Gooseberry powdery mildew (Sphaerotheca mors-uvae)

Turns shoots white and fruit brown and felty.

Grape powdery mildew (Uncinula necator previously known as Oidium)

Starts on the underside of leaves, then covers foliage and attacks bunches of grapes both indoors and outside. For prevention, thin out growth in winter and ventilate grapes grown under glass.

Pea powdery mildew (Erysiphe pisi)

Affects late-sown peas, covering foliage and pods with moulds. Usually only occurs at the end of the season so has little effect on cropping. Keep plants well-watered.

Rhododendron powdery mildew (Erysiphe species)

Yellow blotches on upper surfaces with matching light-brown, felty ones below. Keep plants well-watered and mulched. Pick off severely affected leaves and avoid the most susceptible varieties. Rose powdery mildew (Sphaerotheca pannosa) White, powdery deposits on young stems, buds and leaves, followed by stunting and dieback with foliage loss.

Rose powdery mildew (Sphaerotheca pannosa)

The symptoms appear mainly on the younger shoots. The leaves become distorted and puckered, and buds fail to open. A greyish, powdery deposit appears on the leaves, stems or buds, and can turn the whole shoot a dirty white. Mildew can weaken roses, and ruin their appearance, but is unlikely to kill them. Water well in dry spells but avoid wetting the leaves. You could also spray with a suitable fungicide.

Strawberry powdery mildew (Sphaerotheca macularis)

Purple areas form on upper leaf surfaces with the tell-tale white covering beneath the leaves. Flowers and fruit can also be affected. Choose resistant varieties such as ‘Cambridge Late Pine’ and ‘Red Gauntlet’. Avoid ‘Aromel’ and ‘Elsanta’ which are very susceptible. Cut off and burn diseased foliage at the end of the season. It can also affect raspberries, blackberries and loganberries.

Tomato powdery mildew (Leveillula taurica)

Occurs mainly on greenhouse crops. It starts as pale, light-grey patches on the upper leaf surface. These are followed by the powdery stage with a yellow surrounding area.

Q How does powdery mildew spread?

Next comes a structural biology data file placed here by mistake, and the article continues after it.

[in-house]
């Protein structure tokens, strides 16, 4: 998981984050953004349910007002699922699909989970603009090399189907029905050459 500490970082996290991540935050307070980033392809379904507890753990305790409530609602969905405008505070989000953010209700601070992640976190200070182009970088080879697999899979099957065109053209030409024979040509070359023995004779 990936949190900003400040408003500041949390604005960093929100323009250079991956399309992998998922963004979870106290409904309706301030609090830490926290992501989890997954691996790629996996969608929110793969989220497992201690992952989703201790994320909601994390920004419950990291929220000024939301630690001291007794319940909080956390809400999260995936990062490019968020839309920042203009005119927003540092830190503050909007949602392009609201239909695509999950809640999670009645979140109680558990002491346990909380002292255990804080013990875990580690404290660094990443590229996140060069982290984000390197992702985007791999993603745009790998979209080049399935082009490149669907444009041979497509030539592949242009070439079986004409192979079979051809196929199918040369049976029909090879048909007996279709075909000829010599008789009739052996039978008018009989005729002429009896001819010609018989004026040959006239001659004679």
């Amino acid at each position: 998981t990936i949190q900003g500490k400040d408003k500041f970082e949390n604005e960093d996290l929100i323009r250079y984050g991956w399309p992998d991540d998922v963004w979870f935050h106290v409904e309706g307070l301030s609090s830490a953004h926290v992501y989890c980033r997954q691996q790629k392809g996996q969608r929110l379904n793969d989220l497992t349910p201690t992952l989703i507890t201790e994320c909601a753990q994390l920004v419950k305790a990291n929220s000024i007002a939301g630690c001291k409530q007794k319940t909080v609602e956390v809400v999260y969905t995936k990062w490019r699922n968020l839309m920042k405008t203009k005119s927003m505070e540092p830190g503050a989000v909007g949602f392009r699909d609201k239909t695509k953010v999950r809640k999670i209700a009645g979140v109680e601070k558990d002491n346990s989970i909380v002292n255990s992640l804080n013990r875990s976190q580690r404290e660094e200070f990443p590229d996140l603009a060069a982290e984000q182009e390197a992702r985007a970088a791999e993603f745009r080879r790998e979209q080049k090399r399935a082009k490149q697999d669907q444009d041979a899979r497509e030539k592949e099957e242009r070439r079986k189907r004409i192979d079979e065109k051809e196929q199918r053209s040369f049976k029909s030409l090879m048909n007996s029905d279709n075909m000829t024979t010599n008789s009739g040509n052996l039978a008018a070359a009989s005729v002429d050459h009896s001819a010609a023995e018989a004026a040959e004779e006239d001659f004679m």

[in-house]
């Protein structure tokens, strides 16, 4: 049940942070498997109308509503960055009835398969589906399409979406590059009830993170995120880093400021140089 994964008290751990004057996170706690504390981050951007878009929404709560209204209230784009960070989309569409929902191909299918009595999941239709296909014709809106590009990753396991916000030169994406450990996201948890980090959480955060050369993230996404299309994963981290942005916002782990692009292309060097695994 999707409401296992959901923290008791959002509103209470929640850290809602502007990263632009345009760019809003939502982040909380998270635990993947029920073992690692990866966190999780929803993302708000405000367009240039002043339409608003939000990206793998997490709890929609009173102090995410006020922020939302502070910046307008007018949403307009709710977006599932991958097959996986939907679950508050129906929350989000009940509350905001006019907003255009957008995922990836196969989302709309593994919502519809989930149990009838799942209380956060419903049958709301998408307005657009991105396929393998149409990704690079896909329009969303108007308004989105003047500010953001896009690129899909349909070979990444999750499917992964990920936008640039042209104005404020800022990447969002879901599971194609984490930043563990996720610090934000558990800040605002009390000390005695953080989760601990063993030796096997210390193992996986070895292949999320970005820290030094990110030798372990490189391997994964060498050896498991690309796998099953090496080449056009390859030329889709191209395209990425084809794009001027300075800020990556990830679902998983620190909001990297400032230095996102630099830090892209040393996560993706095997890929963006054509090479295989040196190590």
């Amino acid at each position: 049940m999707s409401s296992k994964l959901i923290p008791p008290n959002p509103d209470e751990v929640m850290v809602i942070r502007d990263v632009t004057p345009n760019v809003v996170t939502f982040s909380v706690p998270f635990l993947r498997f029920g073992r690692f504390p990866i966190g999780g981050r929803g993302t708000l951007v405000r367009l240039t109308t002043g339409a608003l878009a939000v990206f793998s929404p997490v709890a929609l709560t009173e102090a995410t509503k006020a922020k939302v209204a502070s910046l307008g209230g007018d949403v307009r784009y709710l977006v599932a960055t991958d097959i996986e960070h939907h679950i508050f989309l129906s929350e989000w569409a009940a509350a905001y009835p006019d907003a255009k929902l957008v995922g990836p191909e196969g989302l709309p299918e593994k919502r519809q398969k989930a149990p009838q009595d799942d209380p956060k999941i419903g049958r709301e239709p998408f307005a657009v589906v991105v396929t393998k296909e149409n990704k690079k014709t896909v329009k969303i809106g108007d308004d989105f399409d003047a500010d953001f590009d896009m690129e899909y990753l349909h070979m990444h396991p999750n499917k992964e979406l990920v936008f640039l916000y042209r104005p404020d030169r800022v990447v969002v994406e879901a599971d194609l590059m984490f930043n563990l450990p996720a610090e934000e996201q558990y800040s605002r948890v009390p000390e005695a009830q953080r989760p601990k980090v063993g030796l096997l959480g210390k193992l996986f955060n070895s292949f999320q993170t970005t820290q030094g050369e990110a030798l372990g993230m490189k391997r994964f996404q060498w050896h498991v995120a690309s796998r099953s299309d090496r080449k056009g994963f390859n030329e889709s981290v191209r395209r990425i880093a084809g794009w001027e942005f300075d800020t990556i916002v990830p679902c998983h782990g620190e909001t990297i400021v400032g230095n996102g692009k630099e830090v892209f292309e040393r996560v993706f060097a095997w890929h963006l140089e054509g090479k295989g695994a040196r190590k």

A Mildew can be introduced with new plants; low levels of infection may show no symptoms but develop when conditions are favourable. However, the spores are also spread far and wide by the wind.

Q How can I prevent powdery mildew?

A Lush growth, dry roots, cool temperatures, damp air, poor air circulation and too much shade all encourage powdery mildew. Avoid giving susceptible plants too much nitrogen-rich fertiliser (either organic or inorganic) which encourages lush growth. Ensure plants, especially those in containers or growing close to walls, fences or trees, have adequate water. Shade the roots of climbers such as honeysuckle and clematis so their roots stay moist. Incorporating organic matter in autumn and using mulches in spring will help. Avoid overcrowding and reduce competition by keeping plants further apart, or thinning out crowded growth. Under glass, make sure there is a good flow of air at all times.

Caption: Mulching helps keep the soil moist and prevent powdery mildew

Q How do I treat plants affected by powdery mildew?

A First remove the worst-affected parts. If herbaceous plants such as pulmonaria develop mildew after flowering, shear off all the leaves and water well. A new flush of healthy leaves should develop. With woody plants, remove the worst affected leaves and shoots. Do this slowly and carefully, putting the diseased material straight into a container, to avoid shaking spores on to healthy shoots. With annuals you may have to destroy whole plants to prevent the disease spreading.

Secondly, improve the plant’s growing conditions to reduce the factors that encourage mildew (see above).

Thirdly, spray with a suitable fungicide. Scotts Fungus Clear can be used on ornamentals; Bayer Garden Systhane Fungus Fighter or Westland Plant Rescue Fungus Control on ornamentals and some fruit. On vegetables and fruit, use Vitax Organic 2in1 Concentrate or Vitax Organic 2 in 1 RTU.

Q What should I do with plant debris infected by powdery mildew?

A The resting spores of some types of powdery mildew overwinter in plant debris, so clear infected plants away. With strawberries, for example, shear or burn off the foliage in late summer. Other spores overwinter in infected buds of perennial plants. Cutting out sick-looking material at the end of the summer and in autumn may help reduce the level of infection the following year. After getting rid of infected material in the greenhouse, clean up thoroughly using a disinfectant.

This looks like spider mite damage.
Spider mites are also called webspinning mites. They do damage by sucking the contents out of the cell. They occur often on water stressed plants
“To the naked eye, spider mites look like tiny, moving dots; however, you can see them easily with a 10X hand lens. Adult females, the largest forms, are less than 1/20 inch long. Spider mites live in colonies, mostly on the undersurfaces of leaves; a single colony may contain hundreds of individuals. The names “spider mite” and “webspinning mite” come from the silk webbing most species produce on infested leaves. The presence of webbing is an easy way to distinguish them from all other types of mites and small insects such as aphids and thrips, which can also infest leaf undersides.” http://ipm.ucanr.edu/PMG/PESTNOTES/pn…
So, check the underside to see if you establish that it is mites causing the problem
What should you do now?
Water the plants to avoid water stress which can promote them